not saying its right or wrong ..."

All the places I have worked (about 6) for that did climbing with students used a separate and
independently anchored belay rope when rappelling. And the rappel rope was tied to the
anchor with a munter/mule hitch on a master biner. This way if the student got stuck (clothing in device etc.)
the rappel rope could be loosed and the student lowered enough onto the belay
while the device was cleared, or be lowered on the belay rope all the way down.
This can be particularly important on a summit with weather coming in. You don't
want a student stuck halfway blocking everyone's escape.

Edited by oware on 04/20/2012 16:24:57 MDT.

David Olsen

Locale: Steptoe Butte
Re: Static unless on 04/20/2012 16:22:05 MDT Print View

"I wouldn't consider a static rope if you plan on doing any toproping or climbing at all, or there's even a slight chance of it. Look around for studies of impact force when a climber takes even a small fall on a static rope. It's not good. Otherwise for rappelling or gear hauling, static would definitely be the way to go. Use a rappelling rack or figure 8 for descending."

Jamie- lets see a link.

Roger Caffin
(rcaffin) - BPL Staff - MLife

Locale: Wollemi & Kosciusko NPs, Europe
Re: Re: Re: CMC Rescue on 04/21/2012 00:52:21 MDT Print View


> Makes a mess of the ropes I agree, but banned? Rediculous. Sounds more like a bunch
> of power hungry zealots in charge of "safety".
Sorry if I roll around on the floor in mirth. The idea of 'power hungry zealots' in some of our clubs is simply ... hilarious.

Sometimes the ropes belong to the club, and sometimes they belong to a member. They cost money and have a finite life. The decision to ban figure-of-8s was made in order to protect the ropes, the owners of the ropes, and the novices.

When you are doing three consecutive abseils each of 30 m or so, each one through a waterfall and ending up in deep water (swimming), and you are mostly in the pitch dark because you are so deep into the cliffline, and the water is close to 5 C, you don't fool around. It's great fun, but people have died when they have got into trouble.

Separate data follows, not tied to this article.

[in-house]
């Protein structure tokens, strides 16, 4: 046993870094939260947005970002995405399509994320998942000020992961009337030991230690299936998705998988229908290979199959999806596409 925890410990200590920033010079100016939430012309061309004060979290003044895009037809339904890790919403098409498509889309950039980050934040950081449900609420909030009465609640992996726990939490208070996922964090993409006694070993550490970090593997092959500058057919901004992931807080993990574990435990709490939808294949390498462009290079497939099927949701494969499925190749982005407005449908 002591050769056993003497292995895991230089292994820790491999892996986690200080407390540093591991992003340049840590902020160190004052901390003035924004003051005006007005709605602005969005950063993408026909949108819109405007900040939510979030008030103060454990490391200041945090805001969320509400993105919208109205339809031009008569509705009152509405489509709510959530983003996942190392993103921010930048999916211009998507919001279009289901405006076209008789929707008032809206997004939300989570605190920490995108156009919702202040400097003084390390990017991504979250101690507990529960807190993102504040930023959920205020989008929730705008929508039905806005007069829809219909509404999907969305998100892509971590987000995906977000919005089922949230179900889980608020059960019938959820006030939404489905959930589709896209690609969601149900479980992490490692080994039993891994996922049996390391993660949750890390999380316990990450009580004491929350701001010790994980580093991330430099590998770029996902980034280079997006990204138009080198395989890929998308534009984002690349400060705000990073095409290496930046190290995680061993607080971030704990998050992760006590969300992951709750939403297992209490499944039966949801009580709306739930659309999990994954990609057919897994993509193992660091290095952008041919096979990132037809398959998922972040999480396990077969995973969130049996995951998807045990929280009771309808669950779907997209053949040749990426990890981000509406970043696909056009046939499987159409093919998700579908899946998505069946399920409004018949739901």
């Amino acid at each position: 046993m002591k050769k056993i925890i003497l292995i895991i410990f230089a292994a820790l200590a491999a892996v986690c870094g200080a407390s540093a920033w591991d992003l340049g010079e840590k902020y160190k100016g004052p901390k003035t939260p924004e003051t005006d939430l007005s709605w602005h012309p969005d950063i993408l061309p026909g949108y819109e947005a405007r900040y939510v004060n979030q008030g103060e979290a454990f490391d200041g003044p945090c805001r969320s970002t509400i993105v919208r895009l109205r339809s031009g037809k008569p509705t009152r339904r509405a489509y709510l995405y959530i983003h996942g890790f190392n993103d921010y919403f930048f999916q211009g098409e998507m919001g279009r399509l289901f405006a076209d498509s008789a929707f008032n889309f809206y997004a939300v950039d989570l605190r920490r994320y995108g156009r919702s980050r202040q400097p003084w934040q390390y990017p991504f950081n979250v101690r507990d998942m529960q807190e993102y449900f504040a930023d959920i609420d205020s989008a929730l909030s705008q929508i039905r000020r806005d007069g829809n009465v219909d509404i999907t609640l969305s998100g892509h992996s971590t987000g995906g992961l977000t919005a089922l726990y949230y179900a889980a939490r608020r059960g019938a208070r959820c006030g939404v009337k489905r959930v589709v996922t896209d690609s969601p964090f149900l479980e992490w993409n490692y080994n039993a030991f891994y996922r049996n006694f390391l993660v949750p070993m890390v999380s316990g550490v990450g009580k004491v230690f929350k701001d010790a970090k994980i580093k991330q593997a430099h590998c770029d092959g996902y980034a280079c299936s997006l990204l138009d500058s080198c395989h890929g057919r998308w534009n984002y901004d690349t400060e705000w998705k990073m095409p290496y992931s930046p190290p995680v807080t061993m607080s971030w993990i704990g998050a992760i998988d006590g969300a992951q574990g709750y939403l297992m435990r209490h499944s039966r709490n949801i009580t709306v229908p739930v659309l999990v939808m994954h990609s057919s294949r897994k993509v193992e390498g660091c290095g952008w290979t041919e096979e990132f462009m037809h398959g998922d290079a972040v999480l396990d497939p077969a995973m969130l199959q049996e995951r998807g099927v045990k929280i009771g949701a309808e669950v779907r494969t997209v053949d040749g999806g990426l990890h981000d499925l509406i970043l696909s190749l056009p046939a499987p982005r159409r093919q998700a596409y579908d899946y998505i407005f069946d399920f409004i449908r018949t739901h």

Sorry, but you are such a long, long way off the mark.


Edited by rcaffin on 04/21/2012 00:53:12 MDT.

David Olsen

Locale: Steptoe Butte
Is that a real rap rope or a Sears rap rope? on 04/21/2012 18:13:46 MDT Print View

Here is one I googled. Don't know the seller and haven't used the rope.

It is a 9 mm 150 ft long and $80 shipped. Should be good for light scouts when going
over the edge, as it is low stretch yet thin enough to run through the devices well.

"Edelweiss low stretch ropes are the perfect combination of price and quality. Edelweiss low stretch ropes differ from American static lines due to the fact that they are designed to take up to a factor one fall. These ropes WILL stretch a little to allow them to absorb a factor one fall. The lines are made completely from Polyamide (nylon), which gives them a high strength rating. These ropes are great for cavers, canyoneers, and climbers."


Here is the same thing offered by Sears!

Edited by oware on 04/21/2012 18:16:14 MDT.

Jamie Estep
(jestep) - F

Locale: ATX
Re: Re: Static unless on 04/23/2012 08:03:14 MDT Print View

I'll see if I can find a link online. The specific article I'm referring to was in a print Climbing or R&I, can't remember which one, that I had back in high school. It basically said even something like a 1 ft fall on static could cause spinal injuries.

eric chan
(bearbreeder) - F
Re: Re: Static unless on 04/23/2012 10:02:24 MDT Print View